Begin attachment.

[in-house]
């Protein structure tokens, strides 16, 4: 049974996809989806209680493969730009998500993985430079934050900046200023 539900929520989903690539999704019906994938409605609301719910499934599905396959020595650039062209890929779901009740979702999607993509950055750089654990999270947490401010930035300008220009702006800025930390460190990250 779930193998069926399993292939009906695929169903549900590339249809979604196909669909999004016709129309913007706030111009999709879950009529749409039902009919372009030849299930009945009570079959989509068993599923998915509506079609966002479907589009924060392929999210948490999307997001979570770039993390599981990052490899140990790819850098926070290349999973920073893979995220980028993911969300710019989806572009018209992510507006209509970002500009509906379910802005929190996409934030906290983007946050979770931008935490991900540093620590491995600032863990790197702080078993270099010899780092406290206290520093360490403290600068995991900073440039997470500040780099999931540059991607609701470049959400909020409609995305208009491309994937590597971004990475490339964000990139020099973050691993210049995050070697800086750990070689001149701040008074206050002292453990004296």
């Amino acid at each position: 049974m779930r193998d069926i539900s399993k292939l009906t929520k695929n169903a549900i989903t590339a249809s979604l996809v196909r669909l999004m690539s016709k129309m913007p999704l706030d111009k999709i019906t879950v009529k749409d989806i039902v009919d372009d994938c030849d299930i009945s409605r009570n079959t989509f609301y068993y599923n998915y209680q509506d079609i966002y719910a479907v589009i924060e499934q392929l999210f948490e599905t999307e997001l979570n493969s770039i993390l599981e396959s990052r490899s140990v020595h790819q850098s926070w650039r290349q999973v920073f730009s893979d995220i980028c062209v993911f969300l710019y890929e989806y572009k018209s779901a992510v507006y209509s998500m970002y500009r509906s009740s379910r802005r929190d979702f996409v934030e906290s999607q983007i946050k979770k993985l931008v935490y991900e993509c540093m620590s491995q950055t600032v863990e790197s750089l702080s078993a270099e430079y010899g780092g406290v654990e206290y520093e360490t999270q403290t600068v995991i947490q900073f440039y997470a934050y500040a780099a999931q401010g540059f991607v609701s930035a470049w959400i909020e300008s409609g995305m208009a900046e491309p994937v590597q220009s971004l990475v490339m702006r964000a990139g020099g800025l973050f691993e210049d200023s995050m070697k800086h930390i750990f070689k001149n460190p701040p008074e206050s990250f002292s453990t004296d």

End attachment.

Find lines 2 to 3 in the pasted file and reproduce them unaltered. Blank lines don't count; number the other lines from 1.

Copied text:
């Protein structure tokens, strides 16, 4: 049974996809989806209680493969730009998500993985430079934050900046200023 539900929520989903690539999704019906994938409605609301719910499934599905396959020595650039062209890929779901009740979702999607993509950055750089654990999270947490401010930035300008220009702006800025930390460190990250 779930193998069926399993292939009906695929169903549900590339249809979604196909669909999004016709129309913007706030111009999709879950009529749409039902009919372009030849299930009945009570079959989509068993599923998915509506079609966002479907589009924060392929999210948490999307997001979570770039993390599981990052490899140990790819850098926070290349999973920073893979995220980028993911969300710019989806572009018209992510507006209509970002500009509906379910802005929190996409934030906290983007946050979770931008935490991900540093620590491995600032863990790197702080078993270099010899780092406290206290520093360490403290600068995991900073440039997470500040780099999931540059991607609701470049959400909020409609995305208009491309994937590597971004990475490339964000990139020099973050691993210049995050070697800086750990070689001149701040008074206050002292453990004296």
């Amino acid at each position: 049974m779930r193998d069926i539900s399993k292939l009906t929520k695929n169903a549900i989903t590339a249809s979604l996809v196909r669909l999004m690539s016709k129309m913007p999704l706030d111009k999709i019906t879950v009529k749409d989806i039902v009919d372009d994938c030849d299930i009945s409605r009570n079959t989509f609301y068993y599923n998915y209680q509506d079609i966002y719910a479907v589009i924060e499934q392929l999210f948490e599905t999307e997001l979570n493969s770039i993390l599981e396959s990052r490899s140990v020595h790819q850098s926070w650039r290349q999973v920073f730009s893979d995220i980028c062209v993911f969300l710019y890929e989806y572009k018209s779901a992510v507006y209509s998500m970002y500009r509906s009740s379910r802005r929190d979702f996409v934030e906290s999607q983007i946050k979770k993985l931008v935490y991900e993509c540093m620590s491995q950055t600032v863990e790197s750089l702080s078993a270099e430079y010899g780092g406290v654990e206290y520093e360490t999270q403290t600068v995991i947490q900073f440039y997470a934050y500040a780099a999931q401010g540059f991607v609701s930035a470049w959400i909020e300008s409609g995305m208009a900046e491309p994937v590597q220009s971004l990475v490339m702006r964000a990139g020099g800025l973050f691993e210049d200023s995050m070697k800086h930390i750990f070689k001149n460190p701040p008074e206050s990250f002292s453990t004296d």